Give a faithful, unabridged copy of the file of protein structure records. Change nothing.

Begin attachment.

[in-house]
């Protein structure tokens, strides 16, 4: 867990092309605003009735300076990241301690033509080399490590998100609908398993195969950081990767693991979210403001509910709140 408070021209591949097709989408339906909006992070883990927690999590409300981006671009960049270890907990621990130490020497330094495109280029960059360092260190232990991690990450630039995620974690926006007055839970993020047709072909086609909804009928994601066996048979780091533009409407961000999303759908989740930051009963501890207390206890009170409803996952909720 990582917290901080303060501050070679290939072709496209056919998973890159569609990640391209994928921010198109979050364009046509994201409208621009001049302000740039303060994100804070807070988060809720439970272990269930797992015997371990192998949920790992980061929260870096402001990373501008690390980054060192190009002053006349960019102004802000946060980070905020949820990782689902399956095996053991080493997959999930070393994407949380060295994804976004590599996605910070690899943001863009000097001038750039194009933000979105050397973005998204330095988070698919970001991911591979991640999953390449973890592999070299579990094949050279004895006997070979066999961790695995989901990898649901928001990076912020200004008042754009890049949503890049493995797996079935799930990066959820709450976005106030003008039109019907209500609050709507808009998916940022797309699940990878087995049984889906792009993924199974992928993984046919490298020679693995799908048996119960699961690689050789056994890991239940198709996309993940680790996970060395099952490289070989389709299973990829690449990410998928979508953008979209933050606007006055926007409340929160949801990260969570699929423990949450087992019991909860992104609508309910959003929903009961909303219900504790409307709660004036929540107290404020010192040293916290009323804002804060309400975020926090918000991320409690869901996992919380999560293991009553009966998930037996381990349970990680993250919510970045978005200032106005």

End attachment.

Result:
[in-house]
């Protein structure tokens, strides 16, 4: 867990092309605003009735300076990241301690033509080399490590998100609908398993195969950081990767693991979210403001509910709140 408070021209591949097709989408339906909006992070883990927690999590409300981006671009960049270890907990621990130490020497330094495109280029960059360092260190232990991690990450630039995620974690926006007055839970993020047709072909086609909804009928994601066996048979780091533009409407961000999303759908989740930051009963501890207390206890009170409803996952909720 990582917290901080303060501050070679290939072709496209056919998973890159569609990640391209994928921010198109979050364009046509994201409208621009001049302000740039303060994100804070807070988060809720439970272990269930797992015997371990192998949920790992980061929260870096402001990373501008690390980054060192190009002053006349960019102004802000946060980070905020949820990782689902399956095996053991080493997959999930070393994407949380060295994804976004590599996605910070690899943001863009000097001038750039194009933000979105050397973005998204330095988070698919970001991911591979991640999953390449973890592999070299579990094949050279004895006997070979066999961790695995989901990898649901928001990076912020200004008042754009890049949503890049493995797996079935799930990066959820709450976005106030003008039109019907209500609050709507808009998916940022797309699940990878087995049984889906792009993924199974992928993984046919490298020679693995799908048996119960699961690689050789056994890991239940198709996309993940680790996970060395099952490289070989389709299973990829690449990410998928979508953008979209933050606007006055926007409340929160949801990260969570699929423990949450087992019991909860992104609508309910959003929903009961909303219900504790409307709660004036929540107290404020010192040293916290009323804002804060309400975020926090918000991320409690869901996992919380999560293991009553009966998930037996381990349970990680993250919510970045978005200032106005």